The majority of the Committee’s members were elected Members of Parliament, consisting of three members of the Liberal Party of Canada, two members of the Conservative Party of Canada, one member of the Bloc Québécois, and one member of the New Democratic Party. In accordance with the written understanding of the political parties, the Committee also included a representative of the Canadian Judicial Council and a representative of the Law Society of Upper Canada. The Committee was subject to special rules of procedure, which were agreed upon by all the parties represented in Parliament. Those parties had also agreed that the hearing of the Committee was to be as open and transparent as possible, while ensuring the integrity of the process. This written understanding is attached as Appendix A to this report.

WHAT THE COMMITTEE HAS DONE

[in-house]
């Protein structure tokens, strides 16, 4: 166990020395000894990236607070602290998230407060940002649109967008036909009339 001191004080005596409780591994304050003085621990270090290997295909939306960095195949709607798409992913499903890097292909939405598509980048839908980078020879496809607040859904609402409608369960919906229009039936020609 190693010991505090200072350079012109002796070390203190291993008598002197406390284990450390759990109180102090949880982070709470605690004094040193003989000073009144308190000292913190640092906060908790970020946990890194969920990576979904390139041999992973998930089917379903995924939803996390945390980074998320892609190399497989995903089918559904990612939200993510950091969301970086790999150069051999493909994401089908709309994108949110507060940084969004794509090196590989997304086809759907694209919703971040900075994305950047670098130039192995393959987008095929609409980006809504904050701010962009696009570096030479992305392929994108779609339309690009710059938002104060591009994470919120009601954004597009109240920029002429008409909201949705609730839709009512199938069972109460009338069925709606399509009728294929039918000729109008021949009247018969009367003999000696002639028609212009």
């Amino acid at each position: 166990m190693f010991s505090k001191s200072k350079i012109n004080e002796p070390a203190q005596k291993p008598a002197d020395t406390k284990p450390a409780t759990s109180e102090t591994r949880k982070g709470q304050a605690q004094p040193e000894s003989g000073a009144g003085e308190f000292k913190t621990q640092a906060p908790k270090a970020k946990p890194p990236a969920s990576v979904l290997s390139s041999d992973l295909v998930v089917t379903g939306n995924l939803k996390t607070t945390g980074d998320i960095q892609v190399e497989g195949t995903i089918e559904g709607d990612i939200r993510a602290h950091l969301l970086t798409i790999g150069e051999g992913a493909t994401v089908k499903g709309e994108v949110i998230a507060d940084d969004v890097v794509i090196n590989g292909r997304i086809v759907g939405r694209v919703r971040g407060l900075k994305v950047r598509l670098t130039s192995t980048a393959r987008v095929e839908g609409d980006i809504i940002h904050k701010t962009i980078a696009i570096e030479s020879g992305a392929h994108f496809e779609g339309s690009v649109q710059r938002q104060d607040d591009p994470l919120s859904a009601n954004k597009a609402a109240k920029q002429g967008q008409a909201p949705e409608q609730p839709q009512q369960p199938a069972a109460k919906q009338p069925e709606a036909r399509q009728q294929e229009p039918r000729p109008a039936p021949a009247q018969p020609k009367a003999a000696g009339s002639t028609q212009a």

On 24 August 2004, the Committee members were provided with the names of the two nominees, along with short biographical notes. The Committee then met in camera to be briefed by officials of the Department of Justice and to discuss its means of proceeding. On 25 August 2004, the Committee had before it in public session the Minister of Justice. In his presentation to the Committee, the Minister described the scope and nature of the process used to select the nominees, with particular emphasis upon the consultations he undertook in selecting the two nominees. The Minister also elaborated on the nominees’ professional capacity and their personal characteristics that made them suitable candidates for the Supreme Court of Canada. This included highlighting some of their decisions as members of the Ontario Court of Appeal. The Minister was then questioned by the members of the Committee. Following this public session, the Committee then proceeded to discuss its report in an in camera meeting.